Throughout recent federal budget discussions, strategies to pull America out of recession, and the potential for massive cuts to national security, one cost cutting idea has been to withdraw U.S. military forces from Europe.
The primary arguments behind such proposals are that this will save money immediately and that these forces are an unnecessary carry over from the Cold War. Neither assumption is accurate; both are short sighted.
The Foreign Policy Initiative recently published an article explaining why these permanent forces are critical to America’s national security objectives. One of the most obvious advantages is proximity. Since World War II, America’s European bases have enabled U.S. forces to engage in numerous conflicts in the Middle East, Eastern Europe, and Africa more quickly and efficiently.
Coinciding with America’s distance to the fight is our proximity with key allies. Permanent U.S. troops in Europe allow for more consistent training with NATO partners, who subsequently benefit the U.S. by becoming more capable independent forces. As The Heritage Foundation’s Luke Coffey puts it, “The more America trains its allies to carry out challenging missions, the more they can share the burden.”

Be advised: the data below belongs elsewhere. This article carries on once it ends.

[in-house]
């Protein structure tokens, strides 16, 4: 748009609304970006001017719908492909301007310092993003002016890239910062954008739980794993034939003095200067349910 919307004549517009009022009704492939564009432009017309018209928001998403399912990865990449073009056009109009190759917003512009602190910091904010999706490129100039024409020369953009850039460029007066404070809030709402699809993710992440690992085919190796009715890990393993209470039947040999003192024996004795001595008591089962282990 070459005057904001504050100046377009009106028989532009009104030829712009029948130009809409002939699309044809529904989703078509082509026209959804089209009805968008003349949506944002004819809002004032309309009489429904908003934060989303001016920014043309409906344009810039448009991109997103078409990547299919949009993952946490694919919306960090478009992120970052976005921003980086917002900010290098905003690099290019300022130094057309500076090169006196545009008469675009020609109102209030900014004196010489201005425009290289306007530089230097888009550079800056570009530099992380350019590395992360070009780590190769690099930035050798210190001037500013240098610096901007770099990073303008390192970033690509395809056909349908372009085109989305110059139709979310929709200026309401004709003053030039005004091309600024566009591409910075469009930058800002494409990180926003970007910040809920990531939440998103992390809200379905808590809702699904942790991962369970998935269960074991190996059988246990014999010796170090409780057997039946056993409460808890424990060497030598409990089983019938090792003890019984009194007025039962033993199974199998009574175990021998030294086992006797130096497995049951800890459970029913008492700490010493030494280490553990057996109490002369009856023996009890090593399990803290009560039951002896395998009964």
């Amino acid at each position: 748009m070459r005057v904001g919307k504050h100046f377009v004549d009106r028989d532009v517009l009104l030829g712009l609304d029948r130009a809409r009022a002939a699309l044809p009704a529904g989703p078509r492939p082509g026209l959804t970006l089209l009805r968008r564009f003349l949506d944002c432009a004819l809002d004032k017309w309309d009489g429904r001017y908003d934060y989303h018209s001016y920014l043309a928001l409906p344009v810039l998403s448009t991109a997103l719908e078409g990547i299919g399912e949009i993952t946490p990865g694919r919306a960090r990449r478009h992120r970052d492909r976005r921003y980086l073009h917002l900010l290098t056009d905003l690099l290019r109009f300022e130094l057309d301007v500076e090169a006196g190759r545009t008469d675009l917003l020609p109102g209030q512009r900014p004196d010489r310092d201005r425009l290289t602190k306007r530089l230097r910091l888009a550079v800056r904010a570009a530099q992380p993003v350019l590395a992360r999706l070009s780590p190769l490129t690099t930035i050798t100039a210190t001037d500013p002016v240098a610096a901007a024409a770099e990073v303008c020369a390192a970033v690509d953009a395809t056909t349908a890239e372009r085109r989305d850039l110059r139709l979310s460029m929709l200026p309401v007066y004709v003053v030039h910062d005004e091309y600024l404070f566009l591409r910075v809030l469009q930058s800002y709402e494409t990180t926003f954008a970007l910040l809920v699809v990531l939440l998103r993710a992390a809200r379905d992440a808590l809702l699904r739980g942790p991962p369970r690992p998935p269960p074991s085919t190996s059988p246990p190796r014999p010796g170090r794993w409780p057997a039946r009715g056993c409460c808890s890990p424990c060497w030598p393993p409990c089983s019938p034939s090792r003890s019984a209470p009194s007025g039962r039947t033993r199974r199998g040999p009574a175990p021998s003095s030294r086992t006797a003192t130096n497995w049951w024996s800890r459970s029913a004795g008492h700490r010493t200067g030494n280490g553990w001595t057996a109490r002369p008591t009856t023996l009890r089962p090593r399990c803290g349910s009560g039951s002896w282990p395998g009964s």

These training exercises are also critical in developing soft power. The relationships and bonds built through joint training exercises enhance diplomatic relations while reassuring America’s allies of our support.
Regrettably, over the past year an effort has been made by the President and some in Congress to remove U.S. military forces in Europe. Their justification is a mix of a historically inaccurate perception of America’s isolationism and a knee-jerk reaction to reduce the national debt. While the first is perhaps a good political philosophy debate, the latter argument is just wrong.
We do not fully understand the costs associated with bringing thousands of troops back to the States, so the decision to withdraw them from Europe is premature, at best. Furthermore, we cannot know the indirect long-term costs, be they in economic instability or in lives lost that could have been prevented. The U.S. Congress recently made a commitment to these forces by halting attempts to remove specific brigade combat teams from Europe.
U.S. permanent basing in Europe has been a successful, mutually beneficial strategic asset for the past 70 years. It gives America’s military the power of expediency and the ability to assure our allies while deterring our adversaries through continued presence.